As our season progressed, the grind became a reality. Three a.m. alarm wake-ups grew tiresome; ponds, lakes, and even rivers froze, and the birds became as stale as a week-old heel of bread. Finally, the last day of an unforgettable season was before us. A blue sky day with low wind came kissing across the golden switches of tallgrass prairie from the south. Mason and I arrived early at a small cattle pond positioned less than a mile from two larger roost lakes. We were greeted with nearly two inches of ice to break over knee deep water in the darkness. We broke ice, we spread out a dozen decoys, and we snuggled into our layout blinds blended into the surrounding grass. The anticipation of shooting light grew like a lump in our throats, built on both promise and doubt.

The day was slow as the morning sun broke into reds and yellows and purples across the sky. The ducks found it to be the perfect opportunity to soak up the day’s sunshine without flying that morning. Laying in our blinds dressed for warmth on a 50 degree day we talked and shared stories and jokes. We laughed until our cheeks hurt, and knowing this was our last day of his first season neither of us wanted it to end. We made the decision to stay all day, not knowing if the birds would fly, but in reality not caring.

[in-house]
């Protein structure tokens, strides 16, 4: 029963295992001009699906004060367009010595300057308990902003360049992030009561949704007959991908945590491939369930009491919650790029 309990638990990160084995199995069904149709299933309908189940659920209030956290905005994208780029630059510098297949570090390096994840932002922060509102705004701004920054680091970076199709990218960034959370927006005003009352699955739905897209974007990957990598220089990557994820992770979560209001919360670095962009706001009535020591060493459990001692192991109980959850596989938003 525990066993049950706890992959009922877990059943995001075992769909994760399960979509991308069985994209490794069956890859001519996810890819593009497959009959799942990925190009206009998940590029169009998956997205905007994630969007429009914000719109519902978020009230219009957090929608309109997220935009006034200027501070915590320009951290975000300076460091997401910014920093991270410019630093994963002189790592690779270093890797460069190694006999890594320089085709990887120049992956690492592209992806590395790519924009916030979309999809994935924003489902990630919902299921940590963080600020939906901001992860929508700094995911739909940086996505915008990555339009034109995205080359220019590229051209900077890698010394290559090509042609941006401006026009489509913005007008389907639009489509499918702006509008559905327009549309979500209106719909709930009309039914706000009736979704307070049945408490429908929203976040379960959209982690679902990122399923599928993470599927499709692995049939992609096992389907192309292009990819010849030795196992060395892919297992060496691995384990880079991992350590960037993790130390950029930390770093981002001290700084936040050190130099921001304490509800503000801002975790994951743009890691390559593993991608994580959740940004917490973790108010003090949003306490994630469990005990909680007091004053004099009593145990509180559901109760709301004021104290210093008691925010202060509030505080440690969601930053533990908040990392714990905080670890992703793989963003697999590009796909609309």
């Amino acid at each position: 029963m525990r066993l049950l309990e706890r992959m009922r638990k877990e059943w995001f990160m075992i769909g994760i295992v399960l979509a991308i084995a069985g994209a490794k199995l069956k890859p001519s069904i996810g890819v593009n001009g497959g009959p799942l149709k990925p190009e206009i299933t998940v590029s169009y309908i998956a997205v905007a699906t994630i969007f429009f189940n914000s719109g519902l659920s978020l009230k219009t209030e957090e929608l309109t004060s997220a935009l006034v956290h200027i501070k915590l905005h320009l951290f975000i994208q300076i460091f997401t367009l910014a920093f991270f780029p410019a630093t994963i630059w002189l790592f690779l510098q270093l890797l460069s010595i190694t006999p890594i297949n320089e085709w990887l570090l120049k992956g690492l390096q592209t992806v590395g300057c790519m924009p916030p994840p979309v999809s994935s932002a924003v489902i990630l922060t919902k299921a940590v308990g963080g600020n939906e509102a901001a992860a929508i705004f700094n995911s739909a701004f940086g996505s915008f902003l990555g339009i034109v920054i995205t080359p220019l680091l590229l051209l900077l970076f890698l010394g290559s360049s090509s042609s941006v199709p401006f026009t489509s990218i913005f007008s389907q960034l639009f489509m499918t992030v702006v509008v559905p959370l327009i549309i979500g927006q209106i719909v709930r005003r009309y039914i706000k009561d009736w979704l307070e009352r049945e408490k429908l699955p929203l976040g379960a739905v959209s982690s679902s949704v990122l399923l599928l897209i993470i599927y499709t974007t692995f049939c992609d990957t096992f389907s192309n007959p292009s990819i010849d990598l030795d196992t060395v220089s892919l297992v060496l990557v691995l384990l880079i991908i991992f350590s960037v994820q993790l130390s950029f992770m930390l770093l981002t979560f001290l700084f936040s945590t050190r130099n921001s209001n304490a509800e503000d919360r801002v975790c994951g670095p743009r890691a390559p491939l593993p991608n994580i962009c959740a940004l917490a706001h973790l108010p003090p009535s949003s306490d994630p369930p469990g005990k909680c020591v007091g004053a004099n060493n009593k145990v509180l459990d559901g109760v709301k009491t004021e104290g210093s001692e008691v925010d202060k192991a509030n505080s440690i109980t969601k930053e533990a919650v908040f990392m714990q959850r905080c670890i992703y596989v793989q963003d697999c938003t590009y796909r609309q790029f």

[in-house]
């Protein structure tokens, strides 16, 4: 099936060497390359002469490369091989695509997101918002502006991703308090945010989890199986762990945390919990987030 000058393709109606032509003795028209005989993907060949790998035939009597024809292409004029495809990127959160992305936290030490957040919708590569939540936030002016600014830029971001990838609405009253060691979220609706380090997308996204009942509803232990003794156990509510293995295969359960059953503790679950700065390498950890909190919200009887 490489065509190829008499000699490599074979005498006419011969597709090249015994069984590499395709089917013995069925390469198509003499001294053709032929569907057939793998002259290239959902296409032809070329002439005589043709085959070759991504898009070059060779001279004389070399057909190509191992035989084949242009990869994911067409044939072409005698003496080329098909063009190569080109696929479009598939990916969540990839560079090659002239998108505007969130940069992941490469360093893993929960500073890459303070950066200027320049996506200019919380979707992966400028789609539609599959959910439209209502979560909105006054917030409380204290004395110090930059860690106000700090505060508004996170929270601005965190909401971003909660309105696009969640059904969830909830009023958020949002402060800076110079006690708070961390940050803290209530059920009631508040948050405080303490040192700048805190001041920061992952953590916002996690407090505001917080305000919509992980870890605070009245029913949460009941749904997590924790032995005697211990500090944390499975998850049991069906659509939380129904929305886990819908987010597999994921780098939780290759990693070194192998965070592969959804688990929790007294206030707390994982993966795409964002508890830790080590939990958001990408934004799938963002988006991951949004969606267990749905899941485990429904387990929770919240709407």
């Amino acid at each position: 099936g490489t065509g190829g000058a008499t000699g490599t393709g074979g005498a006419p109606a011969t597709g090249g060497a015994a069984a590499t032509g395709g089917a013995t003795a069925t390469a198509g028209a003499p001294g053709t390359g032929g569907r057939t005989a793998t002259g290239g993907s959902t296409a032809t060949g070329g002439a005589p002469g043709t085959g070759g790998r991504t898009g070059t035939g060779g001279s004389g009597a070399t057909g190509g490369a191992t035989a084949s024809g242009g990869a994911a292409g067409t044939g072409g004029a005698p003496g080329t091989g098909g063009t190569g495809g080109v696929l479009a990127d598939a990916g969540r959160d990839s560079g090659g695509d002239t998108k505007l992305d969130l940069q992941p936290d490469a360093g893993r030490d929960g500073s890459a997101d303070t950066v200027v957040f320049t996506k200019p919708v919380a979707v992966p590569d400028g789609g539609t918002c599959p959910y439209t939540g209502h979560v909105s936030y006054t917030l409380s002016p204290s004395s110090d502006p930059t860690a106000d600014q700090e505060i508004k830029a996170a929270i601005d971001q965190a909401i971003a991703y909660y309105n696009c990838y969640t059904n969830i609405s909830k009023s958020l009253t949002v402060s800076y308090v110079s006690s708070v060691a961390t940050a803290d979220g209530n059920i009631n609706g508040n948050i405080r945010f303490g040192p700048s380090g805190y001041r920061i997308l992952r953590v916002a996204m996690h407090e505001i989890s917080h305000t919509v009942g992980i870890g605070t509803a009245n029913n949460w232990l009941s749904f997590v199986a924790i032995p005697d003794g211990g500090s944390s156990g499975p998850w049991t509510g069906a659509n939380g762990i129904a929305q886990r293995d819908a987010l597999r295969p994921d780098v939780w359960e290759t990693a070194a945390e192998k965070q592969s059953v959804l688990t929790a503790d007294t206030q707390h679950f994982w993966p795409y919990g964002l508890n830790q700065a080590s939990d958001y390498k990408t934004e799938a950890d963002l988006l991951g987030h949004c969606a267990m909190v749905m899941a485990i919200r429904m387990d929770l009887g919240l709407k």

At about 3 o’clock we began to see large groups of late season January mallards flying high to feed. We called and hoped but the birds kept flying. Then from out of nowhere, and without warning, a drake mallard came cruising into our spread like a fighter jet to an aircraft carrier. I was able to shoot this duck on its exit from our pothole before Mason even knew what was happening. For the next hour and a half we worked singles and a double into our spread and took our shots.

Then it happened, with the sun balancing on the horizon a lone mallard hen circled us from above. Mason spotted the duck first and pressed his lips to his call. He let out a few quiet quacks and turned the duck overhead. She began to rise out and away so he gently called again, turning her back and headed for our decoys. In an instant this hen was hovering 8 feet above our bobbing decoys looking for a place to land on Mason’s side of the spread. I called for him to shoot that duck. He sprang up from his layout blind, and as natural as any seasoned veteran, he cleanly took the last duck of his first season.

As Mason waded out to retrieve his prized mallard laying just on the edge of the ice, somehow the entire season flooded my mind. I had witnessed Mason’s first time hearing whistling wings overhead in the morning dark as a hunter. I had witnessed him grow into a dedicated young man who stays all day for a chance at very little. In that moment, with goose bumps up and down my neck and the biggest smile I can remember having, I looked on realizing my son had become a duck hunter right before my eyes, and I couldn’t be more proud.

A young boy retrieves a duck from a marsh

Last modified: May 7, 2020

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The First Duck Season